The great danger in today’s world, pervaded as it is by consumerism, is the desolation and anguish born of a complacent yet covetous heart, the feverish pursuit of frivolous pleasures, and a blunted conscience. Whenever our interior life becomes caught up in its own interests and concerns, there is no longer room for others, no place for the poor. God’s voice is no longer heard, the quiet joy of his love is no longer felt, and the desire to do good fades. This is a very real danger for believers too. Many fall prey to it, and end up resentful, angry and listless. That is no way to live a dignified and fulfilled life; it is not God’s will for us, nor is it the life in the Spirit which has its source in the heart of the risen Christ. [I am full of resentment, anger, and have become listless. I have either going to have to transcend or escape some aspects of my situation. I could change the place where I am but I won't be able to do it by himself. Do any sensible people enter the ESL English teaching profession? I am afraid not.]

David Warren:
...the “roadmap to Utopia” .... could follow an itinerary like this: Henry VIII, Bacon/Descartes, Hobbes/Locke/Rousseau, Jefferson, Robespierre, Marx/Darwin/Freud, then Lenin, Stalin, Mao, Pol Pot, environmentalism, &c.  One could draw other squiggly paths — this list needs more Prussians, and adoptive Prussians. From American shorthand we are supplied with the term “Positivism,” in the sense of legal positivism. The word is in itself already an essay in reductionism, which involves anachronism, too. But it does give something of the Baconian bouquet, albeit with that ghastly Comtian finish. [I particularly like that bit of placing environmentalism after Pol Pot. Pol Pot, as we should know, killed lots of innocent people to bring about a utopia. Environmentalists want to do the same thing whether they realize it or not. For many environmentalists, it is an article of faith that there are too many people on the Earth.]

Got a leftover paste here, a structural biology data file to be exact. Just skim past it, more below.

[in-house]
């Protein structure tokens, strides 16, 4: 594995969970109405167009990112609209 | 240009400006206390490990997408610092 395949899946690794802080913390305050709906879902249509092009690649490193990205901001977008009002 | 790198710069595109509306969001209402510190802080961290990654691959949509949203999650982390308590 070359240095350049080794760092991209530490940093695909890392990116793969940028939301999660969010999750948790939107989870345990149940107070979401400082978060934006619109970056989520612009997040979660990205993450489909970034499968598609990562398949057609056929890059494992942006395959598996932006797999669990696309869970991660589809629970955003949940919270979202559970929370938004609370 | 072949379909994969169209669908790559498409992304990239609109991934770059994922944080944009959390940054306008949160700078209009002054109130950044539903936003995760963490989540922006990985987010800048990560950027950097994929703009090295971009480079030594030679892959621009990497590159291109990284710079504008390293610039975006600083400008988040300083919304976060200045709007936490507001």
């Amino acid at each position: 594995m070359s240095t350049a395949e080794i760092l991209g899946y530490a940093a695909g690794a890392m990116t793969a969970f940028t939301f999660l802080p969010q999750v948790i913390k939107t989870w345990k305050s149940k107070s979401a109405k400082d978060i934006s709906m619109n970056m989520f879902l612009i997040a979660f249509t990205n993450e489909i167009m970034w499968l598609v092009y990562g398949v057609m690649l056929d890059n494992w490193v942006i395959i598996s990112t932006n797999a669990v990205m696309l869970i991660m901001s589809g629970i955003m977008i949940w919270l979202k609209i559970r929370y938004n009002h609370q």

CS Lewis:
That is the key to history. Terrific energy is expended-civilisations are built up–excellent institutions devised; but each time something goes wrong. Some fatal flaw always brings the selfish and cruel people to the top and it all slides back into misery and ruin. In fact, the machine conks. It seems to start up all right and runs a few yards, and then it breaks down. They are trying to run it on the wrong juice. That is what Satan has done to us humans. [That explains the Obama and Clinton administrations.]

Lists are made:
Here are some of my favorite things in do in Akicistan:
  1. Eat Muslim Noodles.
  2. Watch high speed trains.
  3. Cross bridges.
  4. Contemplate the evil of Leftists. [It makes me feel better about myself.]
  5. Contemplate God.
  6. Drink Crown Royal.
  7. Put together Tomica Plarail track for my son.
  8. Drink Pineapple Beer in Summer.
  9. Read books on my Ipad.
  10. Read the aphorisms of Don Colacho.
  11. Eat at the Grandma's.
  12. Look at the slim young local women.
  13. Write in my blog.
  14. Make videos and upload them to Youtube.
  15. Study Chinese and not speak it.